Notes From the Podium
On December 13th and 14th, Albany Pro Musica will perform “Christmas Around The World” at the Carondelet Hospitality Center in Latham NY.
Much of tonight’s concert tells the Nativity story through carols from various traditions, songs that depict the familiar characters, events, and themes of the stable, supported by instrumentation indigenous to the cultures that produced them. In fact, the evening might very well be seen as a metamusical primer of how Christians from different centuries and different parts of the world announce their joy at the holy birth.
Mary is, of course, a central figure in the story, and she is featured prominently in no fewer than eight numbers. “A la nanita nana” is a Spanish lullaby for female chorus, guitar, flute, replete with the typical nonsense words a mother might make up on the spot to comfort her child. “Dormi, Dormi” is an Italian carol (with soprano solo) in 2/4 and 3/8, as Mary encourages crying baby to go to sleep. In “Carol of the Drum,” when the poor boy asks to honor the infant with a song, Mary nods at him to do so: an encouraging maternal figure.
However, Jesus is no ordinary infant, and Mary is not quite an Everymother . In the Austrian song “Da droben vom berge” Mary – who is in a valley, shadowed by the Alps? – initially holds the newborn in her lap with typical pride, but then she lifts him up to heaven, and the angels’ hallelujahs suggest that this child is destined for a life unlike any other. Mary is mentioned, too, in Morten Lauridsen’s modern setting of the ancient “O Magnum Mysterium,” with the following words: “Blessed is the Virgin whose womb was worthy to bear the Lord Jesus Christ.” Here, then, Mary is seen as much a vehicle for bringing the divine Jesus to earth as she is his “biological” mother. She is featured as well in the three carols arranged by American composer Stephen Paulus: the traditional “The Holly and the Ivy” and the extraordinary “This Endris Night” and “Wonder Tidings,” carols from the 15th century that conjure up a rather metaphysical relationship between Mary and Jesus: she recognizes him as more than her child; he speaks to her and affirms his uniqueness, yet asks for her maternal warmth. Extraordinary language!
Other characters? The Wise Men, of course, whose wearying journey is depicted in the rhythmic Argentinian song “Los Reyes Magos,” part of Ariel Ramirez’s 1965 suite called Navidad Nuestra. The chorus is here supported by guitar, harpsichord, bongo, and bells. There are shepherds, too, who make an appearance as hunters in “Huron Carol,” a fascinating blend of the Old World and the New World. The text is by Fr. Jean de Brebeuf, a 17th-century martyred missionary in Canada who set his words to a Huron melody. In it Jesus is wrapped in rabbit fur, not swaddling clothes; and the entire event takes place in a lodge, not a stable. But the story is familiar, and de Brebeuf even makes the text ecumenical, with a dash of Latin.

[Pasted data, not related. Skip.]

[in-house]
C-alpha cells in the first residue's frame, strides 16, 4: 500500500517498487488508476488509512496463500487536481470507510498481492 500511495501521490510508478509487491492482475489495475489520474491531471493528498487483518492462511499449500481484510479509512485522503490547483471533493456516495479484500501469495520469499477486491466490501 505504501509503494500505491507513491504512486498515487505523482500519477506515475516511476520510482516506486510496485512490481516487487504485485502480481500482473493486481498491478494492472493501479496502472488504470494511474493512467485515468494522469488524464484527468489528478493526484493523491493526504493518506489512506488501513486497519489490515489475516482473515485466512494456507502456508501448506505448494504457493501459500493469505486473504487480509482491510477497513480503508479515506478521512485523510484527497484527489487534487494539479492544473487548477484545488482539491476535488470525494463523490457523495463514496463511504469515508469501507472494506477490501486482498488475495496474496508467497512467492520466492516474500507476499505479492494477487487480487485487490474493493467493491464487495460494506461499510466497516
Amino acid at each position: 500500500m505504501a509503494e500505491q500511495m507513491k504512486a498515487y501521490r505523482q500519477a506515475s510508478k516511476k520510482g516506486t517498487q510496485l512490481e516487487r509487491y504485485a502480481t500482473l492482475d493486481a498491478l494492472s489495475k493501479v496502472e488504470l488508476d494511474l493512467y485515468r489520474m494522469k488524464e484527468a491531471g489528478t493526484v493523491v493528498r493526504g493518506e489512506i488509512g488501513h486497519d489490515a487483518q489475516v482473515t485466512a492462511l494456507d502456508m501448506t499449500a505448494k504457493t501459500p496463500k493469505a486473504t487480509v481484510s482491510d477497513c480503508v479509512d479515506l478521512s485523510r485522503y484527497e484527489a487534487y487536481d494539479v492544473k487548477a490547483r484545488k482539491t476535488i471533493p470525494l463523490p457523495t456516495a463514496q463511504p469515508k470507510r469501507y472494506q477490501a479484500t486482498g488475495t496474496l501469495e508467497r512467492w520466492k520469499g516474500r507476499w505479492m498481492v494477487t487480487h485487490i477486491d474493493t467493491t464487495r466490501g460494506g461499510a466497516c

Finally, Jesus himself, qua Savior. “Il est ne!” is a French carol celebrating, as the first line says, “the divine Christ child.” The elements of the humble birth are alluded to, but what comes through here is the joy of an Old Testament promise being fulfilled. “Hark! The Herald Angels Sing” was a hymn text by Methodist minister Charles Wesley (1707-1788), ultimately set to music by Felix Mendelssohn. It, too, honors the divinity of Jesus (the Incarnate Deity, the Godhead veiled in flesh).The same can be said of the opening number, “Es ist ein Ros entsprungen,” Michael Praetorius’s setting of the German text that similarly acknowledges the long-awaited offspring of Jesse’s (the father of King David) lineage. And “Betelehemu,” a Nigerian Christmas song in Yoruba, kicks the celebration up a notch. Backed by drums, this shout of gratitude to God for the gift of his son explodes with shifting meters and strong accents.
But tonight we are also celebrating the season with a handful of secular pieces, albeit ones influenced by the Christmas story. For example, “Ritsch, Ratsch, Filibom” is a brisk and light-hearted Swiss number that is sung while dancing around the Christmas tree. But evergreen trees (like holly and ivy) flourish even in rough weather, suggesting—perhaps religiously?—everlasting life. Similarly, “Los Reyes” refers to a Latin American tradition in which children leave bits of grass in a box under their beds as food for the camels of the Three Wise Men, hopeful that they will be rewarded with presents themselves. “Las Trullas de Navidad” honors a Puerto Rican custom that grows out of the notion of hospitality that was only partially extended to Mary and Joseph by the harried innkeeper. Contemporary carolers go to the homes of friends in the middle of the night, and for their talents, they are given food and drink. “Jingle Bells” is, of course, the modern tale of the best impulses of the Christmas season: laughter, music, and—at least in the Capital Region– snow.
Which brings us to “White Christmas” (in this arrangement by Roy Ringwald, with a touch of “Silent Night” at the end). This most Christian popular favorite by the Jewish Irving Berlin certainly seems an apt conflation of religious traditions for this time of year.
Buon Natale! Prettige Kerstdagen! Joyeus Noel! Feliz Navidad! Frohes Weihnacten!
~~ Paul Lamar